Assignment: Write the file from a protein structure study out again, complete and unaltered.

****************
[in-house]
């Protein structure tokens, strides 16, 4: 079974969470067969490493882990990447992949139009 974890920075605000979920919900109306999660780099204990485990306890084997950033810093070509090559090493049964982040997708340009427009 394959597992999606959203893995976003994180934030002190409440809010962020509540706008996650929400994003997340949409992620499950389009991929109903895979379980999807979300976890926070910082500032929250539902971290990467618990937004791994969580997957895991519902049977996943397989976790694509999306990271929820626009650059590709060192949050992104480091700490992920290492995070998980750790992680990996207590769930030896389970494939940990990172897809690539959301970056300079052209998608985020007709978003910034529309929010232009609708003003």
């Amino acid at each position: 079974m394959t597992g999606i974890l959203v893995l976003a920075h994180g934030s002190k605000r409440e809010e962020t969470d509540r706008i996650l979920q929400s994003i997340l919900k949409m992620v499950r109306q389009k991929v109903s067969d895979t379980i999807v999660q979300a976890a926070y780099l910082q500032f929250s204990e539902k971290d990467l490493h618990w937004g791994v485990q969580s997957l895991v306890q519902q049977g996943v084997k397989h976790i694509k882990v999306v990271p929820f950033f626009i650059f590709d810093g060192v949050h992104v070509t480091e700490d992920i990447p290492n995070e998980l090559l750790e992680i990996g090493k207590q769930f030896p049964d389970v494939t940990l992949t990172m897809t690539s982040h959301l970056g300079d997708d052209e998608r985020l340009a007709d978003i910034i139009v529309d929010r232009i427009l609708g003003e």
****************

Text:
[in-house]
């Protein structure tokens, strides 16, 4: 079974969470067969490493882990990447992949139009 974890920075605000979920919900109306999660780099204990485990306890084997950033810093070509090559090493049964982040997708340009427009 394959597992999606959203893995976003994180934030002190409440809010962020509540706008996650929400994003997340949409992620499950389009991929109903895979379980999807979300976890926070910082500032929250539902971290990467618990937004791994969580997957895991519902049977996943397989976790694509999306990271929820626009650059590709060192949050992104480091700490992920290492995070998980750790992680990996207590769930030896389970494939940990990172897809690539959301970056300079052209998608985020007709978003910034529309929010232009609708003003």
């Amino acid at each position: 079974m394959t597992g999606i974890l959203v893995l976003a920075h994180g934030s002190k605000r409440e809010e962020t969470d509540r706008i996650l979920q929400s994003i997340l919900k949409m992620v499950r109306q389009k991929v109903s067969d895979t379980i999807v999660q979300a976890a926070y780099l910082q500032f929250s204990e539902k971290d990467l490493h618990w937004g791994v485990q969580s997957l895991v306890q519902q049977g996943v084997k397989h976790i694509k882990v999306v990271p929820f950033f626009i650059f590709d810093g060192v949050h992104v070509t480091e700490d992920i990447p290492n995070e998980l090559l750790e992680i990996g090493k207590q769930f030896p049964d389970v494939t940990l992949t990172m897809t690539s982040h959301l970056g300079d997708d052209e998608r985020l340009a007709d978003i910034i139009v529309d929010r232009i427009l609708g003003e």